# Why use two separate tables in cuckoo hashing?

I've been reading a number of papers on cuckoo hashing, including several that generalize it by talking about cuckoo hashing with multiple tables, cuckoo hashing with a stash, the (multi)graph-theoretic properties of the cuckoo graph, etc. However, I have not seen any papers discuss why cuckoo hashing typically separates out the slots into distinct tables rather than having one larger table with multiple hash functions indexing into it (though I did come across a set of lecture notes aimed at undergraduates where this simplification is used).

Is there any particular reason for this?

• One advantage is that it makes it easier to tell which hash function to use when you're moving a key. Commented May 10, 2016 at 7:27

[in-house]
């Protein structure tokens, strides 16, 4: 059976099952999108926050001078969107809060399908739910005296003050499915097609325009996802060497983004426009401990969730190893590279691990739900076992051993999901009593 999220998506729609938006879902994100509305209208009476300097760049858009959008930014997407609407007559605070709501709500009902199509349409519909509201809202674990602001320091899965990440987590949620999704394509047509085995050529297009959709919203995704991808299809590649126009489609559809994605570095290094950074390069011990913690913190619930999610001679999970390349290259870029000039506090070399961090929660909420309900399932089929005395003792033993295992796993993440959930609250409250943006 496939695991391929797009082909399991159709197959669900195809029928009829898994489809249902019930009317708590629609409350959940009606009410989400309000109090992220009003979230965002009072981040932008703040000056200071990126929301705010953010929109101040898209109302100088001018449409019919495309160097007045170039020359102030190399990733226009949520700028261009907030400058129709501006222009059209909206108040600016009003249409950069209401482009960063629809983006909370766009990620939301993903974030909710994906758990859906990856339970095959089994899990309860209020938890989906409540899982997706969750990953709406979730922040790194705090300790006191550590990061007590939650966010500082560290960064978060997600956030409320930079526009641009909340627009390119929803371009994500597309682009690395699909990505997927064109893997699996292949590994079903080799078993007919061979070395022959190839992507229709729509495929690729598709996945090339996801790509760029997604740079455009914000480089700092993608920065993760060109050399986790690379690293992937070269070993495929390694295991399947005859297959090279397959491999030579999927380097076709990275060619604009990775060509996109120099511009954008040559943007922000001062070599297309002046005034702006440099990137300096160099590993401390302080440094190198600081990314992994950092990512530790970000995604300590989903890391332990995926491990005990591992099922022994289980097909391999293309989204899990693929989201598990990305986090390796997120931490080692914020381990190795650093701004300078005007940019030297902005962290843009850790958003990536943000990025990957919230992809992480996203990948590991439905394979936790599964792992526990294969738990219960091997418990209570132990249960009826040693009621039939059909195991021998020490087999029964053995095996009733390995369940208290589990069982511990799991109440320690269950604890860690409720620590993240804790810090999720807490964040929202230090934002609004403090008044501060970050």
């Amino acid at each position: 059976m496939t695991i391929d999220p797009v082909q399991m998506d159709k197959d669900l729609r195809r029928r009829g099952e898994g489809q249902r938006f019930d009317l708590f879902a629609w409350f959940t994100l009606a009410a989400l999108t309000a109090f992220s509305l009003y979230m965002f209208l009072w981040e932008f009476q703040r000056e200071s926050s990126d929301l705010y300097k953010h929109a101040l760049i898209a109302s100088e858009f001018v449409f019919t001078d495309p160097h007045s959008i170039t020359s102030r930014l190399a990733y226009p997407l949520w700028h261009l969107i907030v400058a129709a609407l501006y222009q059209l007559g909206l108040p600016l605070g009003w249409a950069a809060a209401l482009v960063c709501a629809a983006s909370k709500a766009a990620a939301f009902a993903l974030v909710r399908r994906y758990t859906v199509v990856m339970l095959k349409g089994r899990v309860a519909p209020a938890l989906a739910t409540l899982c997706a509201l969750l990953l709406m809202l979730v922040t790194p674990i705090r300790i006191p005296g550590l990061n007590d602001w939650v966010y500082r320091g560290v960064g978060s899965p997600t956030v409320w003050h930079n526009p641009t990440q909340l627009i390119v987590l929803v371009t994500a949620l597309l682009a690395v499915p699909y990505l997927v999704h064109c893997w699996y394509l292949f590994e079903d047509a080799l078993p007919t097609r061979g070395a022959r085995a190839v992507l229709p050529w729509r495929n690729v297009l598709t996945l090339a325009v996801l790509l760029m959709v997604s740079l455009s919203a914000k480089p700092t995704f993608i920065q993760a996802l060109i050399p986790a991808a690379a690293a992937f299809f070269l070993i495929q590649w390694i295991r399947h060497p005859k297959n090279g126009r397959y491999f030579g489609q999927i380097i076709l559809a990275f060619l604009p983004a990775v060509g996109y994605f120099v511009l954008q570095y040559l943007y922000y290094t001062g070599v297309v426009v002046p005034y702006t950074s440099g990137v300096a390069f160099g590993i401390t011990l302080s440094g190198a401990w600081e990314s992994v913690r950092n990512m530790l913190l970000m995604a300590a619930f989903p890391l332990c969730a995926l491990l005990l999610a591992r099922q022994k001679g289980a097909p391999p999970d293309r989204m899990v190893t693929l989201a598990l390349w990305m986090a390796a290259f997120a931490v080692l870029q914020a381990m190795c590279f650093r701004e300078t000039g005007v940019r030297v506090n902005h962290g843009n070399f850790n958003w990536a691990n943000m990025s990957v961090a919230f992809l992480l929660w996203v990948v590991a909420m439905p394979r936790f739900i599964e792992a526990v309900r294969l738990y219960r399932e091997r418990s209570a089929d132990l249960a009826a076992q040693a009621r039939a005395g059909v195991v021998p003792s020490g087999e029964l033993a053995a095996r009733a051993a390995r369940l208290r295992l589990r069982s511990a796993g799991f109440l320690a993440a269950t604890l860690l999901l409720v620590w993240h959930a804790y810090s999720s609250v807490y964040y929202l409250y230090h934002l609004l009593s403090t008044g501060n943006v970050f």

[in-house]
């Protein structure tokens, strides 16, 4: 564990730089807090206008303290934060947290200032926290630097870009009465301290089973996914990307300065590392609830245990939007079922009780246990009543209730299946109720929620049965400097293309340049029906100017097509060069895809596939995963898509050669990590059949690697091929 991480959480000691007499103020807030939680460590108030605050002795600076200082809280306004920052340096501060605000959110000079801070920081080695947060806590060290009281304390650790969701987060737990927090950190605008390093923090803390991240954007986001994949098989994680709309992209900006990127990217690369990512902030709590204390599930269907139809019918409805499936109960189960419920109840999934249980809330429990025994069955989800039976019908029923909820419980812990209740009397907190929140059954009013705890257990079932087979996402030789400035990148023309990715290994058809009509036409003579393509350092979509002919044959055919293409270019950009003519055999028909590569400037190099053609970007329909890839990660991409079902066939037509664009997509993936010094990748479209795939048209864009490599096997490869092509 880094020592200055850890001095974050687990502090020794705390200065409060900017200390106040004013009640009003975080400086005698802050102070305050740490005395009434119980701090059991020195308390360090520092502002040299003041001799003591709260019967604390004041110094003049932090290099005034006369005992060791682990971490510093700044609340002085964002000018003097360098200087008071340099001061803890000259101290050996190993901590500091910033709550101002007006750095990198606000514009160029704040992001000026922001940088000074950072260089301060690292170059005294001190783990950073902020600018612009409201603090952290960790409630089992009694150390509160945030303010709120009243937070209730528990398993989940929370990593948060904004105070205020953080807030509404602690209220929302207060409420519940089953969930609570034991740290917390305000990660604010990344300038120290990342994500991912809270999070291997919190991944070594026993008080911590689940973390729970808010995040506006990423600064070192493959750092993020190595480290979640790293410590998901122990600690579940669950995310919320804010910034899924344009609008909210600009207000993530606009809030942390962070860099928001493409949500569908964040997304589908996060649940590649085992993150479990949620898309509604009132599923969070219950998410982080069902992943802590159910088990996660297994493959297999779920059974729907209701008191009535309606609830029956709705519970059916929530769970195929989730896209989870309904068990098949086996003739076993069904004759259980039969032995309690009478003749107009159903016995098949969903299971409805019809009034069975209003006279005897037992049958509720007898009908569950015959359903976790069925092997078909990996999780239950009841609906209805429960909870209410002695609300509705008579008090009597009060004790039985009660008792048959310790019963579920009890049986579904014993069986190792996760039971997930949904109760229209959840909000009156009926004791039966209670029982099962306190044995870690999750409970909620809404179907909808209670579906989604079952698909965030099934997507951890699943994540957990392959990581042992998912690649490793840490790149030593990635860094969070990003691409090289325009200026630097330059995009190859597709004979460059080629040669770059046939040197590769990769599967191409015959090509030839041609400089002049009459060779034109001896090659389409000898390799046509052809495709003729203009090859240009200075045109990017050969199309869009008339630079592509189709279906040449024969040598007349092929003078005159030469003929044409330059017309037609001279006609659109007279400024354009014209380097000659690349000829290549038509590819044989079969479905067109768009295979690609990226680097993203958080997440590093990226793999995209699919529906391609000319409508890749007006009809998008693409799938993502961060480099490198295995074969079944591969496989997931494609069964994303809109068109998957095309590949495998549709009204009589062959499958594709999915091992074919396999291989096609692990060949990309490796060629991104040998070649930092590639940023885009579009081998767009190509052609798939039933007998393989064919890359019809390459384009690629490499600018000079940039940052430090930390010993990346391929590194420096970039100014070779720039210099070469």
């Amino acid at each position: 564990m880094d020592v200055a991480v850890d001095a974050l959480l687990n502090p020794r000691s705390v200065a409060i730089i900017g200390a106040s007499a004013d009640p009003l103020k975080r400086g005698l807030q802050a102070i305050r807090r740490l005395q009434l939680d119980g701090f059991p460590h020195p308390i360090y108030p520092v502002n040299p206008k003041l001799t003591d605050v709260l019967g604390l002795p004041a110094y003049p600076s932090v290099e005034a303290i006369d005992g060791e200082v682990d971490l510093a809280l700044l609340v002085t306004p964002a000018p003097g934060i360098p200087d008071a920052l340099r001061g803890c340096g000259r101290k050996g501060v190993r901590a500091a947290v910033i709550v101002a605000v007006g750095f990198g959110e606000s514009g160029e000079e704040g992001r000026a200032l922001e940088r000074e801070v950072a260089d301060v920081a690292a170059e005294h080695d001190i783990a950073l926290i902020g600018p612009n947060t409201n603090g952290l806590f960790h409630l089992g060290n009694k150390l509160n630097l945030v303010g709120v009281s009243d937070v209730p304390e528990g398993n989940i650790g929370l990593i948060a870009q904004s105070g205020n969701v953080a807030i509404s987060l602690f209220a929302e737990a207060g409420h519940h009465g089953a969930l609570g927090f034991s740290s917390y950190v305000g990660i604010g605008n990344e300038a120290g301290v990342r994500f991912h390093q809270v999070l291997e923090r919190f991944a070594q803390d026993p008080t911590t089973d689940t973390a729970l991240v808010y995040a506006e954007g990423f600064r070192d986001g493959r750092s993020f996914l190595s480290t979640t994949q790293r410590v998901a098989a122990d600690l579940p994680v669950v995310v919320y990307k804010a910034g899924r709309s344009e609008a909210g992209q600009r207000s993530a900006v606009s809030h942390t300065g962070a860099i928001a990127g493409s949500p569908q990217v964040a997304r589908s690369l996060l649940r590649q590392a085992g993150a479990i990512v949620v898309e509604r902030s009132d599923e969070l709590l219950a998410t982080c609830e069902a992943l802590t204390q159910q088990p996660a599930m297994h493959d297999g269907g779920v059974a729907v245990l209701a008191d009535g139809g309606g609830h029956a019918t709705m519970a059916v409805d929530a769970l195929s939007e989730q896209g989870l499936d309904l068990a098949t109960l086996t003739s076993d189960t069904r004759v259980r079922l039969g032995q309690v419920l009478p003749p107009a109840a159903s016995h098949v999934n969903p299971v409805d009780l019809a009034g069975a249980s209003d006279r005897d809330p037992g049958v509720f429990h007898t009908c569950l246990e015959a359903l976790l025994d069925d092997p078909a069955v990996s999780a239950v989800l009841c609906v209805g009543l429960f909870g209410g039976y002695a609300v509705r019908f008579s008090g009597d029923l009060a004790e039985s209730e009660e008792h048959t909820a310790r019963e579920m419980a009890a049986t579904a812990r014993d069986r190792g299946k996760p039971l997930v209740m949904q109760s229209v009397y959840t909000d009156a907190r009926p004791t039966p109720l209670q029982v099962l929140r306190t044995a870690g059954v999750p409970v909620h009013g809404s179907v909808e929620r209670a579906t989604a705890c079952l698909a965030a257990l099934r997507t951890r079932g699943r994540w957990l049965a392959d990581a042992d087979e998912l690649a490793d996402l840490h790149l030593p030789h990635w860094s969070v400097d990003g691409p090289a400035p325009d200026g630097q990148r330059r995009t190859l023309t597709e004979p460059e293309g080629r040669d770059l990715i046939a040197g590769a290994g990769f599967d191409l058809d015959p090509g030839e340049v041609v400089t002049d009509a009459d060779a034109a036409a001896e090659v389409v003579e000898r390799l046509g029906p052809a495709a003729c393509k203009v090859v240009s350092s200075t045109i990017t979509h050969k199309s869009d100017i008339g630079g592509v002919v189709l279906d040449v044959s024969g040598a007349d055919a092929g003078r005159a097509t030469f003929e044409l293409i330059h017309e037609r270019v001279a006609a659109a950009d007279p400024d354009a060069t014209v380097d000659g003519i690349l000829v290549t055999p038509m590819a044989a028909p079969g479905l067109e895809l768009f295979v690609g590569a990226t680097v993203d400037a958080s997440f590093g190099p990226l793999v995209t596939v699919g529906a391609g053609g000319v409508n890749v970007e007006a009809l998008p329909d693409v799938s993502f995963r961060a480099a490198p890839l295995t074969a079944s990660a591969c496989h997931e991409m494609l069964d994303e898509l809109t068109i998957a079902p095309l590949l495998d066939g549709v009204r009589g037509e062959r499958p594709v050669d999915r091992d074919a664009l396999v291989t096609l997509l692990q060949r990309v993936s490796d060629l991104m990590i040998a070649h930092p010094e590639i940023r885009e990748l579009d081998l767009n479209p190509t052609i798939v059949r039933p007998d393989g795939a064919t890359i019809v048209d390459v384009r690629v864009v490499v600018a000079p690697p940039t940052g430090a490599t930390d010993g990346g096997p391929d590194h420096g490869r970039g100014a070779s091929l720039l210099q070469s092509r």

• @DavidEppstein I suppose that's true, but you'd have to track that anyway when implementing the normal cuckoo hashing displacement algorithm. Commented May 10, 2016 at 7:40
• As noted in the cuckoo hashing journal paper (it-c.dk/people/pagh/papers/cuckoo-jour.pdf), "The following trick due to John Tromp [38] can be used in this case to avoid keeping track of the hash function according to which each key is placed: If we change the possible locations for key $x$ to be $h_1(x)$ and $(h_2(x) − h_1(x)) \bmod 2r$, we can jump from one location of $x$ to the other using the map $i \mapsto (h_2(x) − i) \bmod 2r$." Commented Dec 30, 2016 at 19:15

One reason is that when there is only one set of slots, there will be some keys such that $h_1(k) = h_2(k)$.
• Actually, I probably played with buggy code before. Now, with a naked eye, I can't really see a difference in behavior of classical algo with 2 tables, or mod with 1 table. Nor I see much difference with explicit attempts to de-correlate 2 hash functions (if (h2 == h1) h2++) or not. Commented Oct 6, 2019 at 23:26